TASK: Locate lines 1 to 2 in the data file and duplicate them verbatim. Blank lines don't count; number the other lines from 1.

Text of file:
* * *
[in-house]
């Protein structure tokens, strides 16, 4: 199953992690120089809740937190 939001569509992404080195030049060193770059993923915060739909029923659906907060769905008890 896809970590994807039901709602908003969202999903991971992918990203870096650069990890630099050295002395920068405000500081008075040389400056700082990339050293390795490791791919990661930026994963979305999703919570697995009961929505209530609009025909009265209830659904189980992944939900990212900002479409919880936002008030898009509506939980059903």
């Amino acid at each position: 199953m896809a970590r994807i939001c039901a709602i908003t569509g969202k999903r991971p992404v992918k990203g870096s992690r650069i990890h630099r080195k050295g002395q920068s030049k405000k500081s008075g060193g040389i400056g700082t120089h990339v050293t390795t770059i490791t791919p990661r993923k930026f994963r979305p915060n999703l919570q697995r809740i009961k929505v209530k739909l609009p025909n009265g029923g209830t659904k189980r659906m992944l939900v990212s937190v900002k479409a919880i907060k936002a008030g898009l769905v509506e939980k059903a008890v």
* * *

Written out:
[in-house]
């Protein structure tokens, strides 16, 4: 199953992690120089809740937190 939001569509992404080195030049060193770059993923915060739909029923659906907060769905008890 896809970590994807039901709602908003969202999903991971992918990203870096650069990890630099050295002395920068405000500081008075040389400056700082990339050293390795490791791919990661930026994963979305999703919570697995009961929505209530609009025909009265209830659904189980992944939900990212900002479409919880936002008030898009509506939980059903």